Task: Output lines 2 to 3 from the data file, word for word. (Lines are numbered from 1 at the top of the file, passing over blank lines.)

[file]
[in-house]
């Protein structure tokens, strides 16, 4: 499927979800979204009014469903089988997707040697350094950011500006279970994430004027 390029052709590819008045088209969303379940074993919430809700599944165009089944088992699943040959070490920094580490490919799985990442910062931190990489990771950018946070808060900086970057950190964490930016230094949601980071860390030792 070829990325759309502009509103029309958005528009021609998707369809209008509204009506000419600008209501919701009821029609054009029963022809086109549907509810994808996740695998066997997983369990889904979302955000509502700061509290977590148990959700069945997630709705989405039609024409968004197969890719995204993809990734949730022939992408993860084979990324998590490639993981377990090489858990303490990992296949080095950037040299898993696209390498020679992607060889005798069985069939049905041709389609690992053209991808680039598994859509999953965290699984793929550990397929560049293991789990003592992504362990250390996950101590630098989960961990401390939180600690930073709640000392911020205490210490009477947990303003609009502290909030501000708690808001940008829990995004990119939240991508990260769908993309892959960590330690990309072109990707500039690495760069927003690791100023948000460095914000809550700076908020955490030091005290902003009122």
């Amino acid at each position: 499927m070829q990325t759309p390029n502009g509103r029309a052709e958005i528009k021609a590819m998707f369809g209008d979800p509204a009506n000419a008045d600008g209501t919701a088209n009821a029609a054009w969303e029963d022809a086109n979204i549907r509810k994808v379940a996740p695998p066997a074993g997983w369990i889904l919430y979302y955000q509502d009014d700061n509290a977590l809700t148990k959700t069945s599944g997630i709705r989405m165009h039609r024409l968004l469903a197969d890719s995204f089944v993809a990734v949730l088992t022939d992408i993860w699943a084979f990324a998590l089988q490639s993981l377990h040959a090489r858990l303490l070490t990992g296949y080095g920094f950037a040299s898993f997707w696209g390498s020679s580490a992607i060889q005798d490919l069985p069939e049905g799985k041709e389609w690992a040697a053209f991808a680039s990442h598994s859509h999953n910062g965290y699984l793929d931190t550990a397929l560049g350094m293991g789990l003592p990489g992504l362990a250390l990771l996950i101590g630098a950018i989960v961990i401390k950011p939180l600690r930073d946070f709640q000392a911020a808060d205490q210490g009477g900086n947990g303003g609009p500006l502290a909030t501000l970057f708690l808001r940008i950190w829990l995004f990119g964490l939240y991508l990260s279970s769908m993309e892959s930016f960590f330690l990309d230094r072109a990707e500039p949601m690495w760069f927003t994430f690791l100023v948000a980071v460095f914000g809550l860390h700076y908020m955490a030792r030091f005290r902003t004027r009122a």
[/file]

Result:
């Protein structure tokens, strides 16, 4: 499927979800979204009014469903089988997707040697350094950011500006279970994430004027 390029052709590819008045088209969303379940074993919430809700599944165009089944088992699943040959070490920094580490490919799985990442910062931190990489990771950018946070808060900086970057950190964490930016230094949601980071860390030792 070829990325759309502009509103029309958005528009021609998707369809209008509204009506000419600008209501919701009821029609054009029963022809086109549907509810994808996740695998066997997983369990889904979302955000509502700061509290977590148990959700069945997630709705989405039609024409968004197969890719995204993809990734949730022939992408993860084979990324998590490639993981377990090489858990303490990992296949080095950037040299898993696209390498020679992607060889005798069985069939049905041709389609690992053209991808680039598994859509999953965290699984793929550990397929560049293991789990003592992504362990250390996950101590630098989960961990401390939180600690930073709640000392911020205490210490009477947990303003609009502290909030501000708690808001940008829990995004990119939240991508990260769908993309892959960590330690990309072109990707500039690495760069927003690791100023948000460095914000809550700076908020955490030091005290902003009122």
């Amino acid at each position: 499927m070829q990325t759309p390029n502009g509103r029309a052709e958005i528009k021609a590819m998707f369809g209008d979800p509204a009506n000419a008045d600008g209501t919701a088209n009821a029609a054009w969303e029963d022809a086109n979204i549907r509810k994808v379940a996740p695998p066997a074993g997983w369990i889904l919430y979302y955000q509502d009014d700061n509290a977590l809700t148990k959700t069945s599944g997630i709705r989405m165009h039609r024409l968004l469903a197969d890719s995204f089944v993809a990734v949730l088992t022939d992408i993860w699943a084979f990324a998590l089988q490639s993981l377990h040959a090489r858990l303490l070490t990992g296949y080095g920094f950037a040299s898993f997707w696209g390498s020679s580490a992607i060889q005798d490919l069985p069939e049905g799985k041709e389609w690992a040697a053209f991808a680039s990442h598994s859509h999953n910062g965290y699984l793929d931190t550990a397929l560049g350094m293991g789990l003592p990489g992504l362990a250390l990771l996950i101590g630098a950018i989960v961990i401390k950011p939180l600690r930073d946070f709640q000392a911020a808060d205490q210490g009477g900086n947990g303003g609009p500006l502290a909030t501000l970057f708690l808001r940008i950190w829990l995004f990119g964490l939240y991508l990260s279970s769908m993309e892959s930016f960590f330690l990309d230094r072109a990707e500039p949601m690495w760069f927003t994430f690791l100023v948000a980071v460095f914000g809550l860390h700076y908020m955490a030792r030091f005290r902003t004027r009122a």